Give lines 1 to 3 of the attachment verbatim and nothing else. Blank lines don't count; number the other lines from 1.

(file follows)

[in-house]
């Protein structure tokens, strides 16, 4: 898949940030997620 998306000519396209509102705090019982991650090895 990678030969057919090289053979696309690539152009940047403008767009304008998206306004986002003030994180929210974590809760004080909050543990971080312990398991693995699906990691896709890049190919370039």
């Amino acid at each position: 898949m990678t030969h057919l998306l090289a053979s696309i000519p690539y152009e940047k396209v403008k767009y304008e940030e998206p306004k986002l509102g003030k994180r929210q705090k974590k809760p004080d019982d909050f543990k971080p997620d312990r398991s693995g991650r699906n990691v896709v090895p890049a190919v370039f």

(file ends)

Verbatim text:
[in-house]
């Protein structure tokens, strides 16, 4: 898949940030997620 998306000519396209509102705090019982991650090895 990678030969057919090289053979696309690539152009940047403008767009304008998206306004986002003030994180929210974590809760004080909050543990971080312990398991693995699906990691896709890049190919370039």
């Amino acid at each position: 898949m990678t030969h057919l998306l090289a053979s696309i000519p690539y152009e940047k396209v403008k767009y304008e940030e998206p306004k986002l509102g003030k994180r929210q705090k974590k809760p004080d019982d909050f543990k971080p997620d312990r398991s693995g991650r699906n990691v896709v090895p890049a190919v370039f």